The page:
CityOKs $40 million budget for 2007

Published on Thu, Dec 21, 2006 by ara Nelson

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City OKs $40 million budget for 2007

By Tara Nelson

The city of Blaine is set to receive one police officer, a new fire marshal, and a new police vehicle, as well as improvements to city hall, the Blaine public library and community center, in 2007.

During a special meeting of the city council December 18, council members voted 7-0 to pass an approximately $40 million budget for the 2007 year. The total budget represents a 2.6 percent decrease from last year’s budget of $41.4 million.

Blaine city finance director Meredith Riley said the decrease is a result of the completion of the construction of the boardwalk along Peace Portal Drive and the near completion of improvements on Marine Drive.

She added that unanticipated expenditures relating to the Blaine municipal airport had reduced the general fund reserve to approximately $100,000 – far below the recommended minimum balance of $600,000. Riley said the total amount of money loaned to the airport fund from the city’s general fund to date is $450,000.

In a December 11 meeting, council members had previously requested the finance department reduce general fund expenditures by $100,000 with that money being transferred to the general fund reserve as the airport loans have depleted that reserve.

Blaine city manager Gary Tomsic said some of the areas in which the council had previously suggested for funding cuts such as the senior center or improvements to city hall “really won’t work.”

Tomsic said, for example, the $300,000 the city has set aside in funds for city hall improvements is not eligible for cuts because it is funded through the city’s real estate excise tax funds rather than general fund revenues.

“There were some issues where some of the larger chunks of money were for capital improvement projects weren’t funded through the general fund,” he said. “In the end, after getting some sense of the analysis, we determined we would just do an across the board cut in the general fund budget.”

Tomsic, however, added that several programs, such as the senior center and the Boys and Girls Club, were not cut although they were eligible.

Council member Charlie Hawkins said he wanted to know if the city could ask North Whatcom Fire and Rescue Services (NWFRS) to provide a higher proportion of funding for the position of fire marshal, so the city of Blaine could put the money toward an additional police car.

“I have a real problem with our fire district being not restricted to the same amount of tax increases as the other jurisdictions,” he said referring to a recent $1.87 levy lift passed by voters in the former district three. “It seems like to me they’re going to be collecting 80 percent more money this year. Everyone else has taken the bite except for the fire district. I don’t know why they’re not paying for the fire marshal.

City council member Bruce Wolf agreed.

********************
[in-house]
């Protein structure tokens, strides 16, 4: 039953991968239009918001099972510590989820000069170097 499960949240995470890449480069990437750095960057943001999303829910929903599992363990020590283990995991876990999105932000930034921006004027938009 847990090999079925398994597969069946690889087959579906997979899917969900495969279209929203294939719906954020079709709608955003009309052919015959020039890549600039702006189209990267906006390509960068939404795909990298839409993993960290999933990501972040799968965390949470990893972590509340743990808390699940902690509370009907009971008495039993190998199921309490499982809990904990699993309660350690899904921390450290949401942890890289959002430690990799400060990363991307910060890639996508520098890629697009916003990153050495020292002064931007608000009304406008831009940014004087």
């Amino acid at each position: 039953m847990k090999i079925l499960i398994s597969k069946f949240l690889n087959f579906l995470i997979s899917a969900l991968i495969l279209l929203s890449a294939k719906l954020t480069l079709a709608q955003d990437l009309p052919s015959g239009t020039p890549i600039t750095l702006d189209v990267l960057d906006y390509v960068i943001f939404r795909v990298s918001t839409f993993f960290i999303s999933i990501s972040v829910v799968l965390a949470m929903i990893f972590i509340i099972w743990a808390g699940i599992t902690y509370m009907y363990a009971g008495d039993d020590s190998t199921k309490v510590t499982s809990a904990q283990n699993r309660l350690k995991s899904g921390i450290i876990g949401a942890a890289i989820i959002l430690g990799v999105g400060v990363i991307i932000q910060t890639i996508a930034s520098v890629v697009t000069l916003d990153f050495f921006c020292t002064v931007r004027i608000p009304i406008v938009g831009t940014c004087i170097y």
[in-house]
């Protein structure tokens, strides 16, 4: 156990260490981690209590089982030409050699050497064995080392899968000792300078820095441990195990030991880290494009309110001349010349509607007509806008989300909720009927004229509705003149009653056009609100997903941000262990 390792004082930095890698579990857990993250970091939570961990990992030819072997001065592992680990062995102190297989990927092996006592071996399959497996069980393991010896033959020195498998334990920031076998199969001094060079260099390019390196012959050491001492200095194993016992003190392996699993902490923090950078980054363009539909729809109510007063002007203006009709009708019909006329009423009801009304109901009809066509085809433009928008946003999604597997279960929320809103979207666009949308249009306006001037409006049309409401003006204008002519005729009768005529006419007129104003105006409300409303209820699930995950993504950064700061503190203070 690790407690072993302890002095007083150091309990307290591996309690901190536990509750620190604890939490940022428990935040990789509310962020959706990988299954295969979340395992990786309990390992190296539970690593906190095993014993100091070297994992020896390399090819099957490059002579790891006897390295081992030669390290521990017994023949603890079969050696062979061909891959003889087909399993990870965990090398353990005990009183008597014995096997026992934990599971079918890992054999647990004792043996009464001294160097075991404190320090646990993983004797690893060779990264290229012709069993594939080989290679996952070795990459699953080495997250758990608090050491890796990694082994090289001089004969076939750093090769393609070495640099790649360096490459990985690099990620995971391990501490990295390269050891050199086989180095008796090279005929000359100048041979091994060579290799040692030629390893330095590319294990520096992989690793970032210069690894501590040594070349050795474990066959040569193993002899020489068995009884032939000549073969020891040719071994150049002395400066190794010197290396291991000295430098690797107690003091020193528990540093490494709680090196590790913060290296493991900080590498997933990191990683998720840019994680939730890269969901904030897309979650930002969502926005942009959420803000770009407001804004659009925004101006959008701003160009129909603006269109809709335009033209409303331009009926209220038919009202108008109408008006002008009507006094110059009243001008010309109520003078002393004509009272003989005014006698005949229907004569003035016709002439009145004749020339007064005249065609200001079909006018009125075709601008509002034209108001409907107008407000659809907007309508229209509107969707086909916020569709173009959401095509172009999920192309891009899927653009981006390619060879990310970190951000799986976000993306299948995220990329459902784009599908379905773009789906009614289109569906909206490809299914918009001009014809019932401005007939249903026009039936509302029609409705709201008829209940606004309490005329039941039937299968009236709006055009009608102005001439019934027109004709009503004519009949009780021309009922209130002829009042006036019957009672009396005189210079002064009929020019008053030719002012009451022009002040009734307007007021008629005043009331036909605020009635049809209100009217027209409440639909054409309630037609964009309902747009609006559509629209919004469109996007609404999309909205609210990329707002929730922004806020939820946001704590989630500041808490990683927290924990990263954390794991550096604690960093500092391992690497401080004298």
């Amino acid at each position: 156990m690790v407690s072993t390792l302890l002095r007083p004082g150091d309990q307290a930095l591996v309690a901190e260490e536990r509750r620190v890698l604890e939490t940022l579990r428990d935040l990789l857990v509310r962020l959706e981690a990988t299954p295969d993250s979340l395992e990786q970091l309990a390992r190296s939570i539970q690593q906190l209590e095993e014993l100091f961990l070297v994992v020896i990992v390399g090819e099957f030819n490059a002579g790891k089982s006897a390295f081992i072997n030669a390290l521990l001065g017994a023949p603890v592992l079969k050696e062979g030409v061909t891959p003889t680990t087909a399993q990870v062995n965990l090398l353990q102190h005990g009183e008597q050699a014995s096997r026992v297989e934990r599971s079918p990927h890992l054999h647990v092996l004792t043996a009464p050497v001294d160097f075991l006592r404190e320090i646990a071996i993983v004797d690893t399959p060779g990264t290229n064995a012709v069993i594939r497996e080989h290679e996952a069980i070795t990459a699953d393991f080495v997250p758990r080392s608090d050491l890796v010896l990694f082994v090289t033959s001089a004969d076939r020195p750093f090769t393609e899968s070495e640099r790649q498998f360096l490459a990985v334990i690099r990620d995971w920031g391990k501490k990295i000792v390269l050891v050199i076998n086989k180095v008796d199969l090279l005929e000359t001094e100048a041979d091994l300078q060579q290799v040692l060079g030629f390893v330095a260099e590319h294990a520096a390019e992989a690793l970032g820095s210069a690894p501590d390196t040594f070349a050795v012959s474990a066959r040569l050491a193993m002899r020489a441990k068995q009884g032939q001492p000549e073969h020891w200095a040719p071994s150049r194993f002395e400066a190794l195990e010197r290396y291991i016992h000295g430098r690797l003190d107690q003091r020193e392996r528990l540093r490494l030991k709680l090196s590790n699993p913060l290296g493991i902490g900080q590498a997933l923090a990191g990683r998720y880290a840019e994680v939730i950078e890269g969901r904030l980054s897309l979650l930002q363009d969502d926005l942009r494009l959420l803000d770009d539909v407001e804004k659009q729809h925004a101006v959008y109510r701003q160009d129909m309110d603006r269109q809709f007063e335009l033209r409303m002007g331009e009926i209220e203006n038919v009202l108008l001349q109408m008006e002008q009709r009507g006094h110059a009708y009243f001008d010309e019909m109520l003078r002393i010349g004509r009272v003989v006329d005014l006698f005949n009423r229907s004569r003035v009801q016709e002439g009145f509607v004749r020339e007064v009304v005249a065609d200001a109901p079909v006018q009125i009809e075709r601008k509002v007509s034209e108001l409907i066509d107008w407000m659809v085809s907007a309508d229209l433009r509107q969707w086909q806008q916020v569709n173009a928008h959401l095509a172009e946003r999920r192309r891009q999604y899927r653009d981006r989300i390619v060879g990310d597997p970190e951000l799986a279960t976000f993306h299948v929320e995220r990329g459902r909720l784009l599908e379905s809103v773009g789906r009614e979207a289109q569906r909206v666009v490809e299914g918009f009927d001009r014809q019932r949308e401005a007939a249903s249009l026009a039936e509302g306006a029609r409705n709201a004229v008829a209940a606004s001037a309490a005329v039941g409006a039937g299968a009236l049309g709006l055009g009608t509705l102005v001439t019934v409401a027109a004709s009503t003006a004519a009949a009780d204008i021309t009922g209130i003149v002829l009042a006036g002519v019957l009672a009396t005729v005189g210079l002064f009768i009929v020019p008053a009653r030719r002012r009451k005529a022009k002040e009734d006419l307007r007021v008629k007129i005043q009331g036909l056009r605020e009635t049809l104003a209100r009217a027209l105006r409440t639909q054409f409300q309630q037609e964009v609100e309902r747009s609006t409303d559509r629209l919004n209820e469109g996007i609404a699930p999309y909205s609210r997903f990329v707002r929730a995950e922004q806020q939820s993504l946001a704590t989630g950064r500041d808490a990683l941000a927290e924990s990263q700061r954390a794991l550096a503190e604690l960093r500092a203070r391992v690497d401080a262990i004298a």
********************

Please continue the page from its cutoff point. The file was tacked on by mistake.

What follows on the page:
“Charlie’s got a very strong point,” he said. “I don’t think the citizens really understand that the fire percent of the property tax is going to go up 70 percent because of this levy lift. Indeed, we’re getting a lot more service and people are very glad about that. But I don’t think it’s too much to expect to have them help us with the fire marshal.

“I would be extremely upset with the fire district, in fact, if they did not help us with it and if there’s a way to get around that, we’ve supported them in the past 100 percent, and it’s time for them to help us in our time of need. I think we have to work on that.”

Blaine police chief Mike Haslip said he was not sure if the city could ask NWFRS to help fund the position since Washington state law does not give fire district’s fire marshalling authority of their own. He added that, absent the addition of a new fire marshal, he was concerned about the district’s ability to provide adequate fire inspections and permit reviews.

“Part of what they’re working under now is a significant long-term under-resourcing issue and probably perhaps even more so than the police service that we have in terms in trying to come up to speed with these growth issues,” he said. “It appears disparate. I’ve heard some members of the public and council use the term ‘double-dipping’ in reference to Blaine citizens being asked to pay their share of county taxes and, at the same time, being asked to pay from our current expense fund to help with the fire marshal plan. But, the greater public good from my point of view is to proceed with the funding of the fire marshal.”

Haslip added that in addition to a new fire marshal, the district’s 2007 staffing plan includes returning full-time personnel to the Semiahmoo fire station, increasing their presence between Birch Bay and Blaine, and hiring more significant personnel to bring the area back to the level of service residents have enjoyed in years past.

“I agree and I wish there was a way to have the county just pick up the bill,” he said, adding that the Whatcom County fire marshal had previously attempted to assist the city with some of their issues but didn’t have the staffing to deliver the level of service the city of Blaine requires.

“But North Whatcom is now our service provider from east of Lynden and south of Semiahmoo, and if I was a resident in one of those other areas I don’t know what extent I would be interested in having North Whatcom pay for a fire marshal for the city of Blaine.”

Tomsic said the because the city has not yet signed a formal agreement with NWFRS, there is still an opportunity to discuss possible funding changes.